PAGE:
So, you’ve made the decision to find a new role. It can be a daunting experience, but if you’ve covered all your bases before you click that search button, it’ll make life a lot easier. After a pretty difficult year, lecturers are back on the move – looking for the next step in their career now the path out of lockdown and restrictions is in sight.
We’ve got some advice for jobseekers out there, from preparing to apply, to what to do at interview. All it takes is a little time and effective planning – every other part of being a lecturer is planned beforehand, why not job hunting too?
Triple check your social media
Those in education have to be particularly careful around their social media profiles due to the prying eyes of students. Double – no, triple check your privacy settings on each of your pages before applying to any roles. Not only will the students social stalk you, but your future employer may have a look too and you don’t want some dodgy photos from your uni days darkening their perception of you before you’ve even got a foot in the door.
Additionally, if you have any personal website or blogs, remove them if they’re no longer appropriate or, if they show off your skills or passion for an extracurricular, screen them to make sure they’re work-friendly and feel free to share them on your CV.
Choose your email address wisely
If your email address resembles something you wish you’d left back in the days of MSN, now’s the time to pick a new one. It’s likely your application will get a few raised eyebrows if they’re emailing munchkin_tamz_101 for an interview. Use your name or initials, something professional to avoid any embarrassed blushes.
While you’re there, check your email signature is appropriate and if you have a photo attached to your account, choose a formal head shot or at least a selfie that shows your professional side.
Do your homework
There’s no point blanket-applying to multiple colleges. They’ll see right through it and it won’t set you apart from the rest. Research the places you’re applying to. Think about why you want to work for them and what you can bring to the role. This research will also provide good talking points at interview and shows you have a genuine interest in them.
Update your CV and be specific in your cover letter
This is where that homework comes in handy. Keep your CV up to date and tailor it to each role you’re applying for. Are you hitting all the right notes in the job description? Are you pointing out you have what they’re looking for and can prove it in your cover letter? If you’re singing from the same hymn sheet as the college in your application, you’re more likely to be shortlisted for interview. Seek a second opinion with your CV, ask another teaching friend or a CV expert to look over it before you send it out there. A fresh pair of eyes can never hurt.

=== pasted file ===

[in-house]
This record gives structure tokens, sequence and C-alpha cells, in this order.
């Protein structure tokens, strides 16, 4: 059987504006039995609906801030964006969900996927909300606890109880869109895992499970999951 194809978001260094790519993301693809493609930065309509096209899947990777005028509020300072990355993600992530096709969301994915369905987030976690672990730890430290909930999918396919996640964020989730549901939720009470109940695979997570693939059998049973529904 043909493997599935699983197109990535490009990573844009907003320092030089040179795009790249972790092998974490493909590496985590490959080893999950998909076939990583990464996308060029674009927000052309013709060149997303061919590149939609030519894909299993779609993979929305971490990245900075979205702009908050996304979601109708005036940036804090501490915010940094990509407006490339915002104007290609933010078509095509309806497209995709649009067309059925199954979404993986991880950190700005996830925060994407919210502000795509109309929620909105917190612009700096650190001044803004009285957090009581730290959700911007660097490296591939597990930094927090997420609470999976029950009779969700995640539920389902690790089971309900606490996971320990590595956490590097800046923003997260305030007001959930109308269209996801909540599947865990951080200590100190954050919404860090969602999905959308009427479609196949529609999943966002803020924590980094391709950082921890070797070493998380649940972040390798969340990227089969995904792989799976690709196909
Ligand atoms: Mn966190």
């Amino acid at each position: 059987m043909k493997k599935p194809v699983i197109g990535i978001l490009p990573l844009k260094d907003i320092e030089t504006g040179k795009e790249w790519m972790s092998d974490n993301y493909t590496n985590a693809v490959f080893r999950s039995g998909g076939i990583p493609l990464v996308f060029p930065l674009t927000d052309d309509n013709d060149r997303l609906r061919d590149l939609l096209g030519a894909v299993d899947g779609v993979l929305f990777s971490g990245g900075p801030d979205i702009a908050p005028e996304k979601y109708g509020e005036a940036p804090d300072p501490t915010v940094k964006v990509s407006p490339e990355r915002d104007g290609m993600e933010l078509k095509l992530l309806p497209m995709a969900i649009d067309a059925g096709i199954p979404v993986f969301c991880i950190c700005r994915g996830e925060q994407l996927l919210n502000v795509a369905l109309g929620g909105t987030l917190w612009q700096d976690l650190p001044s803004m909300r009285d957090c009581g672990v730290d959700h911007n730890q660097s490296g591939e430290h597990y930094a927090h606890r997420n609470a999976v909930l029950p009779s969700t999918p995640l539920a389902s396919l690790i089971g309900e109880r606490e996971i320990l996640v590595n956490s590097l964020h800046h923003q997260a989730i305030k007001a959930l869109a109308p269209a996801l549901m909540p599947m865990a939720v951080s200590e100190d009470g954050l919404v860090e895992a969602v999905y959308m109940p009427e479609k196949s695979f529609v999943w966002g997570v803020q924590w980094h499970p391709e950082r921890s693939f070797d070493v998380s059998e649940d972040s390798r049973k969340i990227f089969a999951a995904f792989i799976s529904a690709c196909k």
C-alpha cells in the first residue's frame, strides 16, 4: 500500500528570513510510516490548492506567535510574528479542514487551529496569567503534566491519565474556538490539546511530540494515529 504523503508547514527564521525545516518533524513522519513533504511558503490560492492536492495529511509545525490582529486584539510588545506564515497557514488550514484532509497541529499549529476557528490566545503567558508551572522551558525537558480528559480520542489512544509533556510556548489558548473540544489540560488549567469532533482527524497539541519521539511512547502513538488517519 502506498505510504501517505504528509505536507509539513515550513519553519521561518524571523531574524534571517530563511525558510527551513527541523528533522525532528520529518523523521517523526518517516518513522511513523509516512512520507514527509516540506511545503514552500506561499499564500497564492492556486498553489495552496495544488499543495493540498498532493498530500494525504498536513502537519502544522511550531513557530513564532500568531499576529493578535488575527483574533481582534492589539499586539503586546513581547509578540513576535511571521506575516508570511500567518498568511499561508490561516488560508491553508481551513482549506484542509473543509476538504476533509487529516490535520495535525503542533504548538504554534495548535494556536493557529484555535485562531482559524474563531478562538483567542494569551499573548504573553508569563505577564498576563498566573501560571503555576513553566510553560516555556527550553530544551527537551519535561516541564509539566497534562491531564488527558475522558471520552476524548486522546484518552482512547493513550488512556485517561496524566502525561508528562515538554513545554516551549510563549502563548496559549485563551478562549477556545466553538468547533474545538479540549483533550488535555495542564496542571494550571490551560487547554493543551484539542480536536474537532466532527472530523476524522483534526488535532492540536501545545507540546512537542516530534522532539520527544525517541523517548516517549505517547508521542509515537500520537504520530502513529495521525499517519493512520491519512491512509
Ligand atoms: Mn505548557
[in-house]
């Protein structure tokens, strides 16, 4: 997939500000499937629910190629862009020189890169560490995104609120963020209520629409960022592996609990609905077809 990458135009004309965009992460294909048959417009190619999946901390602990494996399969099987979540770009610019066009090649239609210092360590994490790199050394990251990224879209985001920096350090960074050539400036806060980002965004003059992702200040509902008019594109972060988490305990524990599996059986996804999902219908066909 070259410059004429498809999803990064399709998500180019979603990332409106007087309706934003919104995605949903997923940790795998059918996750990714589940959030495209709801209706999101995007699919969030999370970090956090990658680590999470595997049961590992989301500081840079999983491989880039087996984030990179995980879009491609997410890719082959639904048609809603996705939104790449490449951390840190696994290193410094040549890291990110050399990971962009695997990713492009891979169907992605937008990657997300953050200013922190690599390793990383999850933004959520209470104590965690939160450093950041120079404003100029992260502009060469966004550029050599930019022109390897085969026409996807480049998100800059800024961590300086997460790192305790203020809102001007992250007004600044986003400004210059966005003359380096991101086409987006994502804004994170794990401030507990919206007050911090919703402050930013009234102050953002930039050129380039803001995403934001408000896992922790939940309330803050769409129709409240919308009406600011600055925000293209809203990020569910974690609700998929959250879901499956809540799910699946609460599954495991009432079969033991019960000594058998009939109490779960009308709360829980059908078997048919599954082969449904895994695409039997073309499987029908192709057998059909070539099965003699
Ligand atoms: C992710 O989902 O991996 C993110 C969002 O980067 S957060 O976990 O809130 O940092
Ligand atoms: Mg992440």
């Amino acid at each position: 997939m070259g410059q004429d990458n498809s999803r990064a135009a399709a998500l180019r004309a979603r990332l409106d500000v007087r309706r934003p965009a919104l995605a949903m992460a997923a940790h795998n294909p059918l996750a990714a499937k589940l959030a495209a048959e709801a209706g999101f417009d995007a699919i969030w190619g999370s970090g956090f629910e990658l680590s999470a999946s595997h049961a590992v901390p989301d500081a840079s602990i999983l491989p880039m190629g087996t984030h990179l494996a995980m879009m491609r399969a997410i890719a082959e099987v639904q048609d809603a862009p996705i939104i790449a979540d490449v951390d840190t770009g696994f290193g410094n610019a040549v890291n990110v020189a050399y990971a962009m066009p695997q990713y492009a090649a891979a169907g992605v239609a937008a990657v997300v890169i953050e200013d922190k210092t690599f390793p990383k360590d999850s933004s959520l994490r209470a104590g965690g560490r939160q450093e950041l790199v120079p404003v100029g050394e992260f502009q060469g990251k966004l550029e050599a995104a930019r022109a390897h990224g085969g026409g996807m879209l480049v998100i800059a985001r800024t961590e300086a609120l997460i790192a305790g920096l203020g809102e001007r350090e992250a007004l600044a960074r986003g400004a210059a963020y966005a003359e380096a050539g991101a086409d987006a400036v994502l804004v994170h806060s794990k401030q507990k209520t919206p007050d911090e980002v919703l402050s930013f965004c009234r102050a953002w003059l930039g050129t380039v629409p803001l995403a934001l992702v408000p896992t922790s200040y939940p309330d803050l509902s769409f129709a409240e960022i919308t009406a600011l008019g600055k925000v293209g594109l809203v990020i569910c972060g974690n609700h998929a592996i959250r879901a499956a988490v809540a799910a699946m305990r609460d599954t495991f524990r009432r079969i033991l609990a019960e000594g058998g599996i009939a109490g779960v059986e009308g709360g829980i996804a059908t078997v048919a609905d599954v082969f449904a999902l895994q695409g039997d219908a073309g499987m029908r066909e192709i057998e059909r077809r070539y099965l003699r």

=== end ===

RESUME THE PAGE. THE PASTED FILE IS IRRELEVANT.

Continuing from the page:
If you’re on LinkedIn (which you probably should be), modify your profile to match the role you want. Be the ideal candidate they’re looking for before they even speak to you.
Prepare for all forms of interview
Your initial interview process may still include a video interview before being invited in. Prep the space around you before that camera goes live. Your background should be clear of dirty socks or poorly positioned baby photos.
Being prepared for any eventuality will put you in good stead. Read the invitation to interview very carefully and think of anything they could throw at you. Plan your example lesson, consider questions you could be asked and request an informal discussion with the principal or a tour of the college prior to interview. This will convey your sincere interest in the college and once again provide ample talking points when you come face to face with the hiring team.
Stay on top of your correspondence
Be prompt in your responses when speaking with the college and don’t forget to check your spam in case that Teams invite has ended up in there! Keep your references in the loop as well, your future employer will be sure to contact them prior to offering you a position.
Weren’t successful at interview? Follow up and request feedback. Every day’s a school day and there’s no harm in learning what you could improve on for the next one.
There are currently over 1,000 jobs available on FEjobs – start your search today.
After completing a BA in Creative Writing and a Masters in Creative and Critical Writing at the University of Winchester, Tammy worked as a Learning Support Assistant, with a focus on helping students develop their literacy skills. She then taught as an English teacher at an all-boys comprehensive school in Berkshire. Now she has turned her sights to a career in writing, with education at the heart of it.
This content was originally published here.